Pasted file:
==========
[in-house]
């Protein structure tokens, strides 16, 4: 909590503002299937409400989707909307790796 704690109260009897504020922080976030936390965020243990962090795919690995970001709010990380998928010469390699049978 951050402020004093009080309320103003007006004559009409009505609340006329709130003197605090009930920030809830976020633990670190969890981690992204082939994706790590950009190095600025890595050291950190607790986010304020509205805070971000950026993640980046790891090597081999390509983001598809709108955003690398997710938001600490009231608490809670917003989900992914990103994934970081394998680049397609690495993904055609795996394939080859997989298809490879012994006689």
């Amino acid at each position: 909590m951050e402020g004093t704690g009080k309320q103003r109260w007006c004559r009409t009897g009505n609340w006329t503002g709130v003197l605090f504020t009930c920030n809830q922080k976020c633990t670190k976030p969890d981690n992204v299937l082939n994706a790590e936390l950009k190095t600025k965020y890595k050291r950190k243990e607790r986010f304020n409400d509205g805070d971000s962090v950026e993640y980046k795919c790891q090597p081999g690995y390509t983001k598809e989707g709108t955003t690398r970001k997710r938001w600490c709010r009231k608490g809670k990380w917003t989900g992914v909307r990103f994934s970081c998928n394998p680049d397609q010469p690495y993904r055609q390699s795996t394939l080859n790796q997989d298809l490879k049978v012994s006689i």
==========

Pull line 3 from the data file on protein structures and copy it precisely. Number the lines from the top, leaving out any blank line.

């Amino acid at each position: 909590m951050e402020g004093t704690g009080k309320q103003r109260w007006c004559r009409t009897g009505n609340w006329t503002g709130v003197l605090f504020t009930c920030n809830q922080k976020c633990t670190k976030p969890d981690n992204v299937l082939n994706a790590e936390l950009k190095t600025k965020y890595k050291r950190k243990e607790r986010f304020n409400d509205g805070d971000s962090v950026e993640y980046k795919c790891q090597p081999g690995y390509t983001k598809e989707g709108t955003t690398r970001k997710r938001w600490c709010r009231k608490g809670k990380w917003t989900g992914v909307r990103f994934s970081c998928n394998p680049d397609q010469p690495y993904r055609q390699s795996t394939l080859n790796q997989d298809l490879k049978v012994s006689i």